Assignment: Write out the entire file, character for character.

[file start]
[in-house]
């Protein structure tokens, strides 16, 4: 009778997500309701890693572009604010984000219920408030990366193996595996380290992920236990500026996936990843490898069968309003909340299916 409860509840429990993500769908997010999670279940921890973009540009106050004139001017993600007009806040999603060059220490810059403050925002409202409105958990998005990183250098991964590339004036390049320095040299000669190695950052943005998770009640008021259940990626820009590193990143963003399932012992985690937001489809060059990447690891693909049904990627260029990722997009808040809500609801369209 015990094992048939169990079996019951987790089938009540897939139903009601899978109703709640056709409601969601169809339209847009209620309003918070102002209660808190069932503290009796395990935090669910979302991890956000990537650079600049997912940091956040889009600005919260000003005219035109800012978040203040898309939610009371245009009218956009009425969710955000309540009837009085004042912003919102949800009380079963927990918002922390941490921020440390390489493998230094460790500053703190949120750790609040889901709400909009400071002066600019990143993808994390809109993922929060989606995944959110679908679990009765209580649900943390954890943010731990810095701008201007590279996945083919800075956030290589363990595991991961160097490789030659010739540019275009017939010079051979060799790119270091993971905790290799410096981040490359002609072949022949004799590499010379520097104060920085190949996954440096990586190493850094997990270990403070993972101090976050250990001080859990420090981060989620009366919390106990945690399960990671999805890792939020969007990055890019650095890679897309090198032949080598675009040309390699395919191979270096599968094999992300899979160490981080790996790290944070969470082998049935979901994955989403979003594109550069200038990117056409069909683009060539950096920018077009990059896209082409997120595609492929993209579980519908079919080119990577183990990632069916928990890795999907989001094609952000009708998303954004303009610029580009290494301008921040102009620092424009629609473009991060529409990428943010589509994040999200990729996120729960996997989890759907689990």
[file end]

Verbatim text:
[in-house]
């Protein structure tokens, strides 16, 4: 009778997500309701890693572009604010984000219920408030990366193996595996380290992920236990500026996936990843490898069968309003909340299916 409860509840429990993500769908997010999670279940921890973009540009106050004139001017993600007009806040999603060059220490810059403050925002409202409105958990998005990183250098991964590339004036390049320095040299000669190695950052943005998770009640008021259940990626820009590193990143963003399932012992985690937001489809060059990447690891693909049904990627260029990722997009808040809500609801369209 015990094992048939169990079996019951987790089938009540897939139903009601899978109703709640056709409601969601169809339209847009209620309003918070102002209660808190069932503290009796395990935090669910979302991890956000990537650079600049997912940091956040889009600005919260000003005219035109800012978040203040898309939610009371245009009218956009009425969710955000309540009837009085004042912003919102949800009380079963927990918002922390941490921020440390390489493998230094460790500053703190949120750790609040889901709400909009400071002066600019990143993808994390809109993922929060989606995944959110679908679990009765209580649900943390954890943010731990810095701008201007590279996945083919800075956030290589363990595991991961160097490789030659010739540019275009017939010079051979060799790119270091993971905790290799410096981040490359002609072949022949004799590499010379520097104060920085190949996954440096990586190493850094997990270990403070993972101090976050250990001080859990420090981060989620009366919390106990945690399960990671999805890792939020969007990055890019650095890679897309090198032949080598675009040309390699395919191979270096599968094999992300899979160490981080790996790290944070969470082998049935979901994955989403979003594109550069200038990117056409069909683009060539950096920018077009990059896209082409997120595609492929993209579980519908079919080119990577183990990632069916928990890795999907989001094609952000009708998303954004303009610029580009290494301008921040102009620092424009629609473009991060529409990428943010589509994040999200990729996120729960996997989890759907689990």